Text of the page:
Signatures of malaria vaccine efficacy in ageing murine immune memory

Haussig, JM; Burgold, J; Hafalla, JCR; Matuschewski, K; Kooij, TWA; (2014) Signatures of malaria vaccine efficacy in ageing murine immune memory. Parasite immunology, 36 (5). pp. 199-206. ISSN 0141-9838 DOI:

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Malaria transmission occurs by mosquito bite. Thereafter, Plasmodium sporozoites specifically invade the liver, where they develop into thousands of merozoites that initiate blood-stage infection and clinical malaria. The pre-erythrocytic phase of a Plasmodium infection is the target of experimental whole-parasite vaccines against malaria. Repeated immunizations with high doses of live, metabolically active sporozoites can induce protracted protection against Plasmodium reinfection. Parasites lacking a Plasmodium-specific apicoplast protein, termed PALM, arrest very late during intrahepatic development just prior to liver merozoite release and can elicit sterile protection with two immunization doses only. In this report, we show in the robust Plasmodium berghei-C57BL/6 model that partial protection extends beyond 1year after the last immunization. In ageing mice, intracellular cytokine staining of Plasmodium peptide-stimulated intrahepatic CD8(+) T cells revealed elevated levels of interferon gamma in vaccinated mice. We conclude that antigen-specific T cells persist in the target organ and are critical signatures of lasting protection. Our data also support the notions that memory T-cell responses generated early in life remain largely intact well into old age and that murine Plasmodium vaccination and infection models are suitable to study the mechanisms of maintenance and efficiency of adaptive immunity during immunosenescence.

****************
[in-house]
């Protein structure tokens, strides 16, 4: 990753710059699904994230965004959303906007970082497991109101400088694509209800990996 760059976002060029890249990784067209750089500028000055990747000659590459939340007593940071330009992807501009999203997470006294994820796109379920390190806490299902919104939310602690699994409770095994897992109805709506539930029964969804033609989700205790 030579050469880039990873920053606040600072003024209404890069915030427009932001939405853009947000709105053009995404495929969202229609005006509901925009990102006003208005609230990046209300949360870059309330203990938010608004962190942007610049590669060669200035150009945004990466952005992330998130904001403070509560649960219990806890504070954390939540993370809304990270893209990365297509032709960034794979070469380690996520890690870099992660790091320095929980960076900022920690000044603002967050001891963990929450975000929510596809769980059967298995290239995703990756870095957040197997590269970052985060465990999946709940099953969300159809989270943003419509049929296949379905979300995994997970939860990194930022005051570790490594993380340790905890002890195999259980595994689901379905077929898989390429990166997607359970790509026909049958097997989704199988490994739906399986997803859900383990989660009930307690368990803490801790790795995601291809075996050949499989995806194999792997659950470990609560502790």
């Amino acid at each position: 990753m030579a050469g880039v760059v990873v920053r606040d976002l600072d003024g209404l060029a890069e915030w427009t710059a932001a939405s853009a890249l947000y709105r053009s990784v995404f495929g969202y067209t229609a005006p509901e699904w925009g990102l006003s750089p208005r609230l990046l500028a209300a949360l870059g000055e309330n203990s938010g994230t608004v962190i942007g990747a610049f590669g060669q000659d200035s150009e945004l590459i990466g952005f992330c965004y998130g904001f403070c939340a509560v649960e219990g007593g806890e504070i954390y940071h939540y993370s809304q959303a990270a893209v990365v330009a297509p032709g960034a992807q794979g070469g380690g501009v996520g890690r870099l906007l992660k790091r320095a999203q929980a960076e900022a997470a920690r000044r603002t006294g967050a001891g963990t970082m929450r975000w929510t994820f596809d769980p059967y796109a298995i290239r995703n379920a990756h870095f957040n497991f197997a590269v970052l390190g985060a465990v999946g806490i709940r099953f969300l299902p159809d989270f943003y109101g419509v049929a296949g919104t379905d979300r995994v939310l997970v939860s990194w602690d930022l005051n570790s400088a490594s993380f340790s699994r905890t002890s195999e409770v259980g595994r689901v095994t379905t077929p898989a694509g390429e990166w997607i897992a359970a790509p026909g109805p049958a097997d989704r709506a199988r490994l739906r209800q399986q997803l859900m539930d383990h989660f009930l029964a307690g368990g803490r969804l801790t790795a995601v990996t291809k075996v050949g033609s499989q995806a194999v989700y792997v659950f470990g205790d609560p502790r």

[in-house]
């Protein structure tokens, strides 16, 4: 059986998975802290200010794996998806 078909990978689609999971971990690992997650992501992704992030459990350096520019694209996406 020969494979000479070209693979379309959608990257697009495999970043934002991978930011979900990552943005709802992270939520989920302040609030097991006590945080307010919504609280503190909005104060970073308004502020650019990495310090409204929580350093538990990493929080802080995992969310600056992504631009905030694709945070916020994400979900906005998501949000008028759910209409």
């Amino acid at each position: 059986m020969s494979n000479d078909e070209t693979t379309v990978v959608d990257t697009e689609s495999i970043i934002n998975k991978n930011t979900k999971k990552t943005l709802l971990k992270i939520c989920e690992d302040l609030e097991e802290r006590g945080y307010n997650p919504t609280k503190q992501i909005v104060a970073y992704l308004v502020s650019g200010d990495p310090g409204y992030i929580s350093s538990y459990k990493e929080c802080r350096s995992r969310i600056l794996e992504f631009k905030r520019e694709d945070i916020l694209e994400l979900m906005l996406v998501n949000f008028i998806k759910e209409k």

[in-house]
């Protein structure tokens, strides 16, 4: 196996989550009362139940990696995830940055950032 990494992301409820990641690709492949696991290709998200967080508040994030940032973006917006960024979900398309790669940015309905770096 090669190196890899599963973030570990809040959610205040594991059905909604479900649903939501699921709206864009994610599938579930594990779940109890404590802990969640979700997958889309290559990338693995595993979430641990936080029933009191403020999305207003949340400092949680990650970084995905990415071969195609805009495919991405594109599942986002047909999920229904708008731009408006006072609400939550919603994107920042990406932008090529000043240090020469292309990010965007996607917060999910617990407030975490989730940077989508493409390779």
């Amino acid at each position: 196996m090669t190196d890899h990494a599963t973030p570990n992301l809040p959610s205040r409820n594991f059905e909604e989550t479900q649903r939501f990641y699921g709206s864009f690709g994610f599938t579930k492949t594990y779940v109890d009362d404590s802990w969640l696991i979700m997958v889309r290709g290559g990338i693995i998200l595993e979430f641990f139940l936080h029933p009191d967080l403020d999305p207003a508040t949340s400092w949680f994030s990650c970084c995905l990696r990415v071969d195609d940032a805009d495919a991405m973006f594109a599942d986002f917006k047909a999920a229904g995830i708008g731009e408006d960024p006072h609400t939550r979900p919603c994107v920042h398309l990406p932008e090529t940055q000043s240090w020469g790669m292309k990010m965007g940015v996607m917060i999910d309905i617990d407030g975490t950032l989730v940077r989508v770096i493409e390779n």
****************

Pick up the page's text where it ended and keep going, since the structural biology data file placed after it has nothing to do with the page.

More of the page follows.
Item Type: Article
Keywords: Aging, immunology, Animals, CD8-Positive T-Lymphocytes, immunology, Female, Immunologic Memory, Interferon-gamma, immunology, Liver, immunology, parasitology, Malaria, immunology, parasitology, prevention & control, Malaria Vaccines, administration & dosage, Mice, Mice, Inbred C57BL, Parasitemia, immunology, Plasmodium berghei, immunology, Sporozoites, immunology
Faculty and Department: Faculty of Infectious and Tropical Diseases > Dept of Immunology and Infection
Research Centre: Malaria Centre
PubMed ID: 24495208
Web of Science ID: 333965700002


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